Assisting During a Disaster Response
Directors of missions are extremely helpful to disaster relief personnel from outside the association who respond to needs within the area of that association. The DOM can contact disaster relief leaders/teams to share information about churches that will help the disaster relief personnel determine where to locate various disaster relief units. He can encourage churches to support disaster relief efforts and provide a central point of contact for much of the disaster relief effort in the area. The associational director of missions and the disaster relief incident commander can provide mutual assistance to one another.
As the incident commander makes decisions about the placement of various disaster relief units, the director of missions should be available to assist by providing needed information and insight into the needs of the churches and impacted communities. The associational director of missions can also provide needed information about resources and their availability within the association.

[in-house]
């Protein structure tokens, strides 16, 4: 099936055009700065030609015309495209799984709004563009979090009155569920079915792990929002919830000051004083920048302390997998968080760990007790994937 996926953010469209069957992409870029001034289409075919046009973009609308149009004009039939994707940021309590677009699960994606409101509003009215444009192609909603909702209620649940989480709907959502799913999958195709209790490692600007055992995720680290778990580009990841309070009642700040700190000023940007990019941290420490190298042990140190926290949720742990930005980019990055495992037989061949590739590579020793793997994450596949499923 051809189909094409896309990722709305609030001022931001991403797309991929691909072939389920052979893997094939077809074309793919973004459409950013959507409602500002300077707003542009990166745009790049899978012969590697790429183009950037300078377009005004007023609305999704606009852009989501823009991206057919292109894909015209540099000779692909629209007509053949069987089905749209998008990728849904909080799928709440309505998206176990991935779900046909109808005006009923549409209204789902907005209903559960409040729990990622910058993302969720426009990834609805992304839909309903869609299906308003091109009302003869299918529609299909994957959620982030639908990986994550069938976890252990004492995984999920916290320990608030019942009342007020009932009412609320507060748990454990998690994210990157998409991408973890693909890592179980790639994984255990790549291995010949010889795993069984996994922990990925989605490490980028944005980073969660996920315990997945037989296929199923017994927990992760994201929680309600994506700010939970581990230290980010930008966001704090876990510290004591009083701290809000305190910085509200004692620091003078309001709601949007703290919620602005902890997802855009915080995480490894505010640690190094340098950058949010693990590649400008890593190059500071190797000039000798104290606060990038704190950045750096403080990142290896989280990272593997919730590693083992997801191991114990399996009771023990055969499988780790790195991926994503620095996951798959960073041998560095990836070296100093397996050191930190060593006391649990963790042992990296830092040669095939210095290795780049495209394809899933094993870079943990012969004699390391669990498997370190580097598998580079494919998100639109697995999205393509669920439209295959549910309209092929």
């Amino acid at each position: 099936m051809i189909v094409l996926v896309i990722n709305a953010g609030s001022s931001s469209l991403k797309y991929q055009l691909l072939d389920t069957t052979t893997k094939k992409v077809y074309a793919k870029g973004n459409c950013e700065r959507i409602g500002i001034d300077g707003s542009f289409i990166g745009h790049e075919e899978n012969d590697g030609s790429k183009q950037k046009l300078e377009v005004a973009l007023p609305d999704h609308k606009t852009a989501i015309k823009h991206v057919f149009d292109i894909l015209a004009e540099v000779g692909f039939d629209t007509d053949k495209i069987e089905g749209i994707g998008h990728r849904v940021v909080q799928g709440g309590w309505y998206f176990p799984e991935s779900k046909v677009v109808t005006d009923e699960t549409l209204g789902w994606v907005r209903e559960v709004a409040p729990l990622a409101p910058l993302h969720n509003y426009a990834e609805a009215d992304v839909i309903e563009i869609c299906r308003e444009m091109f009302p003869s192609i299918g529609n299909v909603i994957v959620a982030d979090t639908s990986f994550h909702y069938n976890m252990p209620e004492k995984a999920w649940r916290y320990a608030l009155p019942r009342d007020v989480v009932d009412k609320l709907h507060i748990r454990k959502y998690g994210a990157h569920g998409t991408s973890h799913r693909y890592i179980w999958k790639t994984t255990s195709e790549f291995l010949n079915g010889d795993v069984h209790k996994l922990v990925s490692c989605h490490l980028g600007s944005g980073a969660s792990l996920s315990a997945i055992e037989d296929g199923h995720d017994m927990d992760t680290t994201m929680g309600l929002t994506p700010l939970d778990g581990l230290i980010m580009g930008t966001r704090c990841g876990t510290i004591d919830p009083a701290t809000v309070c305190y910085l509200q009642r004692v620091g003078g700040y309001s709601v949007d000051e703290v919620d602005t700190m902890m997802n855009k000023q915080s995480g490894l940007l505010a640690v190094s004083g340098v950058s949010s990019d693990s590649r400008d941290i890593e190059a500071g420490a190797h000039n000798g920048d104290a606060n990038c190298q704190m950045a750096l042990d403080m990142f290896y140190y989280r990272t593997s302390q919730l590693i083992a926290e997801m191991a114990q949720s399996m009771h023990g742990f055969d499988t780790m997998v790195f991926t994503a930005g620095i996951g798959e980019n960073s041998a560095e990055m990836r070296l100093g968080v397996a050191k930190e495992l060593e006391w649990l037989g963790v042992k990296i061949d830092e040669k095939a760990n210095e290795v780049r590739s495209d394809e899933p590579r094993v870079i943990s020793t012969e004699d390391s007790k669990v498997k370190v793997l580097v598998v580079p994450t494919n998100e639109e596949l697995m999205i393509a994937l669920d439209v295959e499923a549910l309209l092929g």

Local Church - Pastors and other church leaders are encouraged to notify the associational director of missions when a disaster or other event occurs in the area or is expected to occur that will require more resources than the church can provide.
Association - The director of missions should notify state convention disaster relief leadership when a disaster or other event occurs in their area or is expected to occur that will require more resources than the combined churches of the association will be able to provide. This notification should be made as early as possible to allow units to be placed on alert prior to the actual call to service.